Normally, you’d be tempted to call loudest on calm foggy days, but that does not always increase your odds with the waterfowl. Instead, consider waving a flag when you hear the geese approaching. This will be particularly effective when you know the geese are close and flying towards your spread.
6. Keep Your Concealment Natural
No matter how well your call the geese or spread your decoys, you can bet the geese will not come to the field if you are not naturally concealed. Remember that if you can see the geese, they can also see you.
While layout, boat, and pit blinds are great complements to camouflage clothing when it comes to concealment tactics, you don’t always have to use them. A face mask to go with your camo wear while hunkering down in weeds and cattails next to a pond is often enough.
- If you decide to use blinds, ensure you also cover them with natural vegetation using a hog wire.
- Concealment also applies to groups. Don’t hunt in groups that are too large to conceal.
7. Keep Still
Whether you are hunting alone or in groups, the golden rule is to stay perfectly still until the shot is called. This includes the fact that people in your group should not look up at the geese even if they have face masks. It is a basic discipline that will land you loads of kills.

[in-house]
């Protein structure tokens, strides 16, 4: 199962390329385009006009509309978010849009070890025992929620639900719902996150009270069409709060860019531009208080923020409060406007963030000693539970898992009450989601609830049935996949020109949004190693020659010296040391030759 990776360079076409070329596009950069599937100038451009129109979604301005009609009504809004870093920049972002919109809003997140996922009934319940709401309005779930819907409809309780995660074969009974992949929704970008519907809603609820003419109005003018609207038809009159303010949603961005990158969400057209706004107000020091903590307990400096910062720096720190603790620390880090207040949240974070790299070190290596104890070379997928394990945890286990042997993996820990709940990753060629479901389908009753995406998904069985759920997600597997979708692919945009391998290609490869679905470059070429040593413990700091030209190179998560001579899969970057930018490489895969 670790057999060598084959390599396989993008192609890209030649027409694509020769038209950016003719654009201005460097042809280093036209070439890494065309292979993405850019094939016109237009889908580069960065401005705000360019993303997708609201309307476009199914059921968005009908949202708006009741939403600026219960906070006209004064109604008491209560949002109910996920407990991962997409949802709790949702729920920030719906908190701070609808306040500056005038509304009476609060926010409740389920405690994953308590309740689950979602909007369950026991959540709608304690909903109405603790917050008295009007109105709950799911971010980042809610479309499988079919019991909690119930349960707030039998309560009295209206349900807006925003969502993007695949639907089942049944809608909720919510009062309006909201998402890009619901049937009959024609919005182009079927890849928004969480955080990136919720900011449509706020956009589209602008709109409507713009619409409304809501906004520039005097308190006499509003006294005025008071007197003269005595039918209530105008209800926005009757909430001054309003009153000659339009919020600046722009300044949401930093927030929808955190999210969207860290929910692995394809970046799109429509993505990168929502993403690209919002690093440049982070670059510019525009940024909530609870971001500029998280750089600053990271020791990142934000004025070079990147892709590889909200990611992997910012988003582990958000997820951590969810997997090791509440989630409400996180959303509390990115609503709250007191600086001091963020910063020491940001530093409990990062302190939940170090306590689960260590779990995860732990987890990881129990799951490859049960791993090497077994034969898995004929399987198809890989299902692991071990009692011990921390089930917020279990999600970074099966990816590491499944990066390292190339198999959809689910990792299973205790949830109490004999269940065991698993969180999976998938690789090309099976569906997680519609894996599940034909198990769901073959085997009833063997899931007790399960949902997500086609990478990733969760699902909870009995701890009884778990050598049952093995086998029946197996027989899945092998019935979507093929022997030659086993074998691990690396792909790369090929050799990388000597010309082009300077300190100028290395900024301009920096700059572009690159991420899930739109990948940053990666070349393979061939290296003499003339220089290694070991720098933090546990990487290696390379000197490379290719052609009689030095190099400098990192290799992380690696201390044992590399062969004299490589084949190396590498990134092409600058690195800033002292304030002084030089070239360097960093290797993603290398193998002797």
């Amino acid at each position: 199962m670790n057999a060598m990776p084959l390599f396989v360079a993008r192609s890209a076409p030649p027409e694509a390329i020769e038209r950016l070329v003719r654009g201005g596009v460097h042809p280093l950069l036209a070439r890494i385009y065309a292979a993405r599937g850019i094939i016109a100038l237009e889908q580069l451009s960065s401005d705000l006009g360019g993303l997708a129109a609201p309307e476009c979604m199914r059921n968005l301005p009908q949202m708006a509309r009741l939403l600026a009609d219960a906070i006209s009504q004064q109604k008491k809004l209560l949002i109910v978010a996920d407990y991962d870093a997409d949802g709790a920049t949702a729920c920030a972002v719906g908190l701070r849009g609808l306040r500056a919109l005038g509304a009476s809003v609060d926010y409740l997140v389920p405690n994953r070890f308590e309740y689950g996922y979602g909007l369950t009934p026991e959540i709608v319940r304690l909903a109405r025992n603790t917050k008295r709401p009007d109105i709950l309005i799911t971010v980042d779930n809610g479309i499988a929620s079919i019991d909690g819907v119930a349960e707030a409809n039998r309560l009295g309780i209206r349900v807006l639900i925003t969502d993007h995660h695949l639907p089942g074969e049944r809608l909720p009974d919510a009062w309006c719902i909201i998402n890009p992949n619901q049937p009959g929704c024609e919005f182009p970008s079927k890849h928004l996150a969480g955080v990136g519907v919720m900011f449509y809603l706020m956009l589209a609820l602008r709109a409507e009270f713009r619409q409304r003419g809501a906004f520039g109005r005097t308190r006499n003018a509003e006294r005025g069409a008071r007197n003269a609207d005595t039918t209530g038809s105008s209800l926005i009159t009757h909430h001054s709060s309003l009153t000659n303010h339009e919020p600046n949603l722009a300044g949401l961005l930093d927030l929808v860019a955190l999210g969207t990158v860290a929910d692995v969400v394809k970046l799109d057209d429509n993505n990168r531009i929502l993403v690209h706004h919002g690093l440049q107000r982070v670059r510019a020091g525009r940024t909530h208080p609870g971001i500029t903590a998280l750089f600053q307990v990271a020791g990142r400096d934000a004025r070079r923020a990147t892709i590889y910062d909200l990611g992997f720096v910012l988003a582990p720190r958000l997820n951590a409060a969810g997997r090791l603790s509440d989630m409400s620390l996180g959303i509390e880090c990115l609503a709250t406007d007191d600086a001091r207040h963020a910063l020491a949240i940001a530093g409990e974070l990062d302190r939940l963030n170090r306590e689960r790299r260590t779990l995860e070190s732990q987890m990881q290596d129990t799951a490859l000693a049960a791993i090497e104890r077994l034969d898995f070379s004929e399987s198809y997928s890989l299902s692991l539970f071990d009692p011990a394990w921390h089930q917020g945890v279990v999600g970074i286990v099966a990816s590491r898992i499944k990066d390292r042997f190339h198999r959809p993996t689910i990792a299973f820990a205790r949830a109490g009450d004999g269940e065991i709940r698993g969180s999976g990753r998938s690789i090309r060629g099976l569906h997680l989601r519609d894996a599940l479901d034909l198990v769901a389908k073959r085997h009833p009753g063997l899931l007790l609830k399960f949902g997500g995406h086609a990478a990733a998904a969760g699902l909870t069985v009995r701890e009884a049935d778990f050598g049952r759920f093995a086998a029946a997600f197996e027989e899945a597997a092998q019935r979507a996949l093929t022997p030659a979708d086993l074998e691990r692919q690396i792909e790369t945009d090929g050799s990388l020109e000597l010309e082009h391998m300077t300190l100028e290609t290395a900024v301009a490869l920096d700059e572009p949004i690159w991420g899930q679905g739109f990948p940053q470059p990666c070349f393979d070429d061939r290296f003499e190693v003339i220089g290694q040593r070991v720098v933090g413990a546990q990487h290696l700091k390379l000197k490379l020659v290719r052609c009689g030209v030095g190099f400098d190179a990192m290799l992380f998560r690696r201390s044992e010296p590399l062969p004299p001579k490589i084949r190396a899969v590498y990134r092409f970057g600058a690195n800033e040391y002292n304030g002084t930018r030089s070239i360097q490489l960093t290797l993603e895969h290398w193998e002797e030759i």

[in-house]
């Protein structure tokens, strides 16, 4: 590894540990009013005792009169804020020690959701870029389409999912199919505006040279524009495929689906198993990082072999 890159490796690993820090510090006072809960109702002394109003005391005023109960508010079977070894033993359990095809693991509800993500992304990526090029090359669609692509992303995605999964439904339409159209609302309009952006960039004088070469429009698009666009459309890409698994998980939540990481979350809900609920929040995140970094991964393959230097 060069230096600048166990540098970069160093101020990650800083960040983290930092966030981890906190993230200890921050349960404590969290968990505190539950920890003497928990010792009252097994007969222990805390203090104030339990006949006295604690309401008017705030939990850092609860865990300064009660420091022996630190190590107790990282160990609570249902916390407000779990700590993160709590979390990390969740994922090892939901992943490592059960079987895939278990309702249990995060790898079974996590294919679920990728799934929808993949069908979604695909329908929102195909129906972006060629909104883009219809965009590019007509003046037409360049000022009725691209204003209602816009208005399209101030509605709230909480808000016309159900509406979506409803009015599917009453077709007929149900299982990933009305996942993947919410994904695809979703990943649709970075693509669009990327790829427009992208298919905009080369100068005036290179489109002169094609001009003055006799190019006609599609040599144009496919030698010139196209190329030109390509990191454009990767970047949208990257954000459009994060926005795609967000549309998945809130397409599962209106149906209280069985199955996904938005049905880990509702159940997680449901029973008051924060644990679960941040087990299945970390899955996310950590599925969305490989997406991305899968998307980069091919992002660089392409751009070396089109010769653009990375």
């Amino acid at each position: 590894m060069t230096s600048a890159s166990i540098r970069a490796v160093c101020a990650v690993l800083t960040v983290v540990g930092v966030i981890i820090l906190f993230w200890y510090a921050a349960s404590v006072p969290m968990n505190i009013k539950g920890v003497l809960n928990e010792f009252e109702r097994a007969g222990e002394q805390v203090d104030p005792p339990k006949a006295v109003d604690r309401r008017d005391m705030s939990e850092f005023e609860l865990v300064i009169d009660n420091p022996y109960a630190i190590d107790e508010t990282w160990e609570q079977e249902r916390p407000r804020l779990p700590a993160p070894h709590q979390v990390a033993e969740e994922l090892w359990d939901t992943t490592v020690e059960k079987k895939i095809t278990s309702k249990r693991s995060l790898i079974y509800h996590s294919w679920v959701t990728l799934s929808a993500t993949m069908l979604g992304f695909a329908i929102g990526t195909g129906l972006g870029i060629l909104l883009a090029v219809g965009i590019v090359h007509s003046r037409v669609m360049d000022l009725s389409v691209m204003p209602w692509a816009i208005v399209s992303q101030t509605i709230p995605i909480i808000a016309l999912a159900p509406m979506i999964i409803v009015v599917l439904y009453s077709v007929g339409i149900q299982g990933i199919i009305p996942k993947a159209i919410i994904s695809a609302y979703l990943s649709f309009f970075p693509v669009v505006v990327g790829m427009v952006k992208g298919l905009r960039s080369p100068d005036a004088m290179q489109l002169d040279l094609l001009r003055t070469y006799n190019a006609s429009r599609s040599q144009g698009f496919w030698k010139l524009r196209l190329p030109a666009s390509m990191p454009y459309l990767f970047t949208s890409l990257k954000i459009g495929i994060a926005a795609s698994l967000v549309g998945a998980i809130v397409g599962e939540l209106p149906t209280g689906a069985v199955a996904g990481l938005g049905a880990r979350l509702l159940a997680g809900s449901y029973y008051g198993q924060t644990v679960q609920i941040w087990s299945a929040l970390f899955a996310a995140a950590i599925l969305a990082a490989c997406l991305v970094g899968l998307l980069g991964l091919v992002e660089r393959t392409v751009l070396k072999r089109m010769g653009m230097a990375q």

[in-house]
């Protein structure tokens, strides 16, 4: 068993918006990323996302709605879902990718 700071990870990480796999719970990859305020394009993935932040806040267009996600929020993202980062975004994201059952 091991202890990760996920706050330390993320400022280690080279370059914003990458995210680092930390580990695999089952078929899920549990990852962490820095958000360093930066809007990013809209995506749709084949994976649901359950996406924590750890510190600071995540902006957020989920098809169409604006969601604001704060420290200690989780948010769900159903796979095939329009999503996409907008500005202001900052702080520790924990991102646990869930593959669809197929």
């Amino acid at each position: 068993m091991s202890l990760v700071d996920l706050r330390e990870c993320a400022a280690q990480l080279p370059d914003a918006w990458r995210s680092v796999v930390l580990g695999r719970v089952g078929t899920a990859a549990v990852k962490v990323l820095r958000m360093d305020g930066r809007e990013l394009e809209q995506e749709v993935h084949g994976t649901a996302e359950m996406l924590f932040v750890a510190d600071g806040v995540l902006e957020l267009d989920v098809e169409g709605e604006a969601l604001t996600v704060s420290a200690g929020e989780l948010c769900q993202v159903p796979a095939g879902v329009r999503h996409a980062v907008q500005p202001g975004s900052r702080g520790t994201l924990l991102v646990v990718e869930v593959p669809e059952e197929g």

8. Watch Geese’s Behavior in Different Temperatures
When temperatures fall below 20, and the ground is covered with snow, geese typically lie down immediately after hitting the ground. Therefore, when hunting in such temperatures, positioning your decoys to emulate this look is a foolproof way to lure the birds.
However, you can leave some of the decoys on their bases to make them appear as if they are walking and actively feeding.
9. Scout Effectively
The best decoys, goose calls, hunting gear, and powerful rifles are useless if you are not in the right location. Therefore, learning how to scout the geese’s flying and behavior patterns effectively will lead you to a position where the geese want to be and therefore tipping the odds in your favor.
For instance, if there is a lake or field where you often see geese, take note of when they come and how often they stay as these could be excellent spots for goose hunting. However, if you never see any geese in a particular area, your chances of landing a kill are limited.
Successful goose hunters spend hours driving around, scouting for roosting spots, and water well where geese frequent. Some of the best scouting techniques include:
- Focusing on where the geese are flying.
- Checking lakes and ponds.
- Surveilling local fields.
- Using your network of hunting buddies.
10. Take Advantage of the Wind
The next thing you want to consider when goose hunting is the direction of the wind and use it to your advantage. Geese will naturally land into the wind – that is, towards the direction the wind is coming.
Understanding this will help you figure out the most strategic spots to place your decoys, predict where the geese will land, and position yourself in proximity to their landing zone.
There you go, beginner hunters. With these detailed, tried and tested goose hunting tips, you bet you will be getting into the hunting game with all the information you need to land a good number of kills. However, with a little practice, you bet you will be bagging more than your limit.
Do you have extensive goose hunting experience? What other hunting tips would you like to share with beginners? Let us know in the comment section below!